LOOK TO THE FUTURE NOW
Thanks to the pandemic and subsequent lockdown, many companies are having to spend most of their time dealing with the day to day. That can mean finding ways to integrate new working and sales practices, or just trying to juggle cash flow.
But as vaccinations begin, even the most heavily impacted companies know they must start looking to the future. Smart brands are considering what they’ll do once the pandemic has been brought under control. Exploring what the business and customer landscape will look like in a ‘post-Covid world’, and how they’ll fare within it. Identifying any new strategies and products they’ll have to create to appeal to a ‘new’ consumer.
William Higham, futurist, author and founder of Next Big Thing, looks at what businesses can do to prepare.
THE FAB FOUR
I believe there are four things any company can do to better prepare themselves for this post-Covid landscape. They’re based on almost twenty years experience of helping enterprises prepare for the future, working with brands from Amazon to Walt Disney.
First, I think companies will need to ‘track the trends’. Determine which of their customers’ current behaviours are likely to change, in what way, and how that might impact their business. Next they should ‘identify new needs’. It’s important to understand what your customers will do, but even more important to understand what they’ll want. Third, they’ll need to ‘become change-ready’. In an uncertain world, companies will need to be better able to adapt their strategies to changing circumstances. And finally, enterprises will need to ‘diversify what they do’. If your customers’ needs and behaviours are changing, then there’s a good chance you’ll need to adapt the products you offer or the way you offer them.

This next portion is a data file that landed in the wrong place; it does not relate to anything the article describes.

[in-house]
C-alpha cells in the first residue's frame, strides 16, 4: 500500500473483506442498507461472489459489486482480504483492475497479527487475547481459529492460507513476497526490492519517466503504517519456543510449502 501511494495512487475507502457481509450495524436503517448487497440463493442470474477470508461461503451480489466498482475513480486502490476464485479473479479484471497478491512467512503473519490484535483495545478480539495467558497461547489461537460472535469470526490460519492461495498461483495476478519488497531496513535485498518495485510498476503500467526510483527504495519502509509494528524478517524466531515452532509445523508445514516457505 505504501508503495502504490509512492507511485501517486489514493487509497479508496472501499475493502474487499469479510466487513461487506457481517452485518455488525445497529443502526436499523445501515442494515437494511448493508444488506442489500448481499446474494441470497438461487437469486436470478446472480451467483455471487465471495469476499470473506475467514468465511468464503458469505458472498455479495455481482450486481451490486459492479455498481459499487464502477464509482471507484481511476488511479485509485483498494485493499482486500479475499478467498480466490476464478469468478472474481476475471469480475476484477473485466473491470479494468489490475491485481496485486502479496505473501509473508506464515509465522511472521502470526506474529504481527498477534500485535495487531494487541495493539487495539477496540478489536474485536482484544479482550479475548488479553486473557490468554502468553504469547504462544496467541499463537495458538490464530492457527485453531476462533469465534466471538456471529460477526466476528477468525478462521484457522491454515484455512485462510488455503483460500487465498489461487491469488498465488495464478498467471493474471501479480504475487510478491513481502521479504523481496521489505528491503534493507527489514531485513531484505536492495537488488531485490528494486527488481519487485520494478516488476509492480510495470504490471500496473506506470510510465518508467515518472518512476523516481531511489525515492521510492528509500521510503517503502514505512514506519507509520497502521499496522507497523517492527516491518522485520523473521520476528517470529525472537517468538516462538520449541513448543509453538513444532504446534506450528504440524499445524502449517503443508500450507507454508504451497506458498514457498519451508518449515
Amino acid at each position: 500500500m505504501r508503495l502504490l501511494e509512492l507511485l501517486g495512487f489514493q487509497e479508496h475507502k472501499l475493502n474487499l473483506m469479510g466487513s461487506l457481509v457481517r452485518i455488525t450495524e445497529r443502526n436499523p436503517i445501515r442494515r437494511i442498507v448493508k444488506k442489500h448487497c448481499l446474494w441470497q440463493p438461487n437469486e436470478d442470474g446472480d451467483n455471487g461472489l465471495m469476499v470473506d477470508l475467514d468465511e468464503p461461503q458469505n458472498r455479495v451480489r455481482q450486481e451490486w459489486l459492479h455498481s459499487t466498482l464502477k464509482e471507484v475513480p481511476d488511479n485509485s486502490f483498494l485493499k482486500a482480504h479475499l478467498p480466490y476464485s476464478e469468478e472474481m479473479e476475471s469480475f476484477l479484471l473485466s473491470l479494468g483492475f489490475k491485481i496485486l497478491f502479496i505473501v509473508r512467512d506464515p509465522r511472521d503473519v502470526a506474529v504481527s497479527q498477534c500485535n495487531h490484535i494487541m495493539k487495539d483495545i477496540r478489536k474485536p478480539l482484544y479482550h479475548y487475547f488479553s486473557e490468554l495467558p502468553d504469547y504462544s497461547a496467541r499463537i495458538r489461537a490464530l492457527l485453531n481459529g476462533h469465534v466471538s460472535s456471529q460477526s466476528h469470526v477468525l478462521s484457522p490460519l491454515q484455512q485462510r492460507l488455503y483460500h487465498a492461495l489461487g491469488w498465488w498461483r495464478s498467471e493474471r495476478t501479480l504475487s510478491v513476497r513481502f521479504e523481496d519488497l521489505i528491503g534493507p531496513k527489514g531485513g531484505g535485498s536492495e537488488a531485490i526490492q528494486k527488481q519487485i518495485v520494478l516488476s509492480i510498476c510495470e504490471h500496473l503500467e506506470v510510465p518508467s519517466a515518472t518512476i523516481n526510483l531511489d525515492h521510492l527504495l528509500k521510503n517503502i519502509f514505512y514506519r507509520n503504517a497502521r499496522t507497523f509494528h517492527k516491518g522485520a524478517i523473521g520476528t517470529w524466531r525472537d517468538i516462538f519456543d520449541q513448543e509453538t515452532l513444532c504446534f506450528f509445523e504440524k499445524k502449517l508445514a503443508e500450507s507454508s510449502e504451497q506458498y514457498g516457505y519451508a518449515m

1. TRACK THE TRENDS
The pandemic and subsequent lockdown have created several new behavioural trends. But which, if any, will continue once the pandemic is over? Observing trends around previous crises has enabled us to build a three-tier analytical system. Segmenting new behaviours into one of three typologies makes it much clearer how each is likely to develop post-crisis.
● Environment-Specific Trends
These are behaviours which began during the current situation and exist only because of it. Focused on the immediate concerns of the crisis, they’re likely to decline as the pandemic declines. Hand washing, social distancing and mask-wearing all fall into this category.
● Environment-Friendly Trends
Trends driven by the pandemic but that spoke to growing needs. Such trends are likely to continue, though at slightly more diminished levels than at the crisis’ height. Grocery e-commerce and a focus on safety both fall into this category.
● Environment-Growth Trends
These are new behaviours which began pre-pandemic, but which were actually accelerated by it. They’ll not only continue but grow at a faster rate than before the crisis began. They include: more self-sufficiency and focus on community.
2. IDENTIFY NEW NEEDS
Understanding customer needs enables companies to provide products and services to satisfy those needs. But creating such products takes time. Companies that can predict customers’ new needs ahead of their competitors not only give themselves time to properly develop them. It can also gain a first-mover advantage.
Combining observational research with an understanding of consumer behaviour has enabled Next Big Thing to identify three new needs we believe consumers will have once the pandemic is over.
● Take Care
The pandemic made many people more aware of their vulnerability to ‘outside’ events. As a result, they’ll come out of it seeking ways to prepare themselves better for future events. They’ll take greater care, with more focus on safety. They’ll take steps to improve their physical and mental health. And they’ll learn more practical ‘adulting’ skills.